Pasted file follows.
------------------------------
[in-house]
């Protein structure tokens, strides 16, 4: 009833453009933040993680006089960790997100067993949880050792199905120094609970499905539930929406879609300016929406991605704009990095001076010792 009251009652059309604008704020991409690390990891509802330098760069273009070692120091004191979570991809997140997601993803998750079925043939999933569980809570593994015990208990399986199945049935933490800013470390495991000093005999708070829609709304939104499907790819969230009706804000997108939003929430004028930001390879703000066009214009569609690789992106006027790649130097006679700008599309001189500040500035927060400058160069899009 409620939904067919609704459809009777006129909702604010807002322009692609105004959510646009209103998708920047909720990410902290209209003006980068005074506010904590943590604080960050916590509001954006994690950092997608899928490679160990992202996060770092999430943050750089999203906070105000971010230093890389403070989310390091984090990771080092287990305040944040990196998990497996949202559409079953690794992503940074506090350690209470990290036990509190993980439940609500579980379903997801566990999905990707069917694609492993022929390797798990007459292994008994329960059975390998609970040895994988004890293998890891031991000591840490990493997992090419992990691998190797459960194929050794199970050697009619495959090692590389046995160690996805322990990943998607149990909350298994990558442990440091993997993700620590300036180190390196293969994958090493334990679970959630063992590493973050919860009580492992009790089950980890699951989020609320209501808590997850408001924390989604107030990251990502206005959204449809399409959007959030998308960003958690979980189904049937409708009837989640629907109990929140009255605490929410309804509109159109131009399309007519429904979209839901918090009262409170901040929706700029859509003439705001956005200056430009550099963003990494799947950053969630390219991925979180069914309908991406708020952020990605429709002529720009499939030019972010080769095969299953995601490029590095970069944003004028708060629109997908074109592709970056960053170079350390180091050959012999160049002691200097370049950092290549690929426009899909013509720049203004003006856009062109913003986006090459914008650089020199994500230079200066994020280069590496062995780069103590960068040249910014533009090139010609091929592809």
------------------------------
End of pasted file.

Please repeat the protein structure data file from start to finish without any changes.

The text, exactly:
[in-house]
């Protein structure tokens, strides 16, 4: 009833453009933040993680006089960790997100067993949880050792199905120094609970499905539930929406879609300016929406991605704009990095001076010792 009251009652059309604008704020991409690390990891509802330098760069273009070692120091004191979570991809997140997601993803998750079925043939999933569980809570593994015990208990399986199945049935933490800013470390495991000093005999708070829609709304939104499907790819969230009706804000997108939003929430004028930001390879703000066009214009569609690789992106006027790649130097006679700008599309001189500040500035927060400058160069899009 409620939904067919609704459809009777006129909702604010807002322009692609105004959510646009209103998708920047909720990410902290209209003006980068005074506010904590943590604080960050916590509001954006994690950092997608899928490679160990992202996060770092999430943050750089999203906070105000971010230093890389403070989310390091984090990771080092287990305040944040990196998990497996949202559409079953690794992503940074506090350690209470990290036990509190993980439940609500579980379903997801566990999905990707069917694609492993022929390797798990007459292994008994329960059975390998609970040895994988004890293998890891031991000591840490990493997992090419992990691998190797459960194929050794199970050697009619495959090692590389046995160690996805322990990943998607149990909350298994990558442990440091993997993700620590300036180190390196293969994958090493334990679970959630063992590493973050919860009580492992009790089950980890699951989020609320209501808590997850408001924390989604107030990251990502206005959204449809399409959007959030998308960003958690979980189904049937409708009837989640629907109990929140009255605490929410309804509109159109131009399309007519429904979209839901918090009262409170901040929706700029859509003439705001956005200056430009550099963003990494799947950053969630390219991925979180069914309908991406708020952020990605429709002529720009499939030019972010080769095969299953995601490029590095970069944003004028708060629109997908074109592709970056960053170079350390180091050959012999160049002691200097370049950092290549690929426009899909013509720049203004003006856009062109913003986006090459914008650089020199994500230079200066994020280069590496062995780069103590960068040249910014533009090139010609091929592809």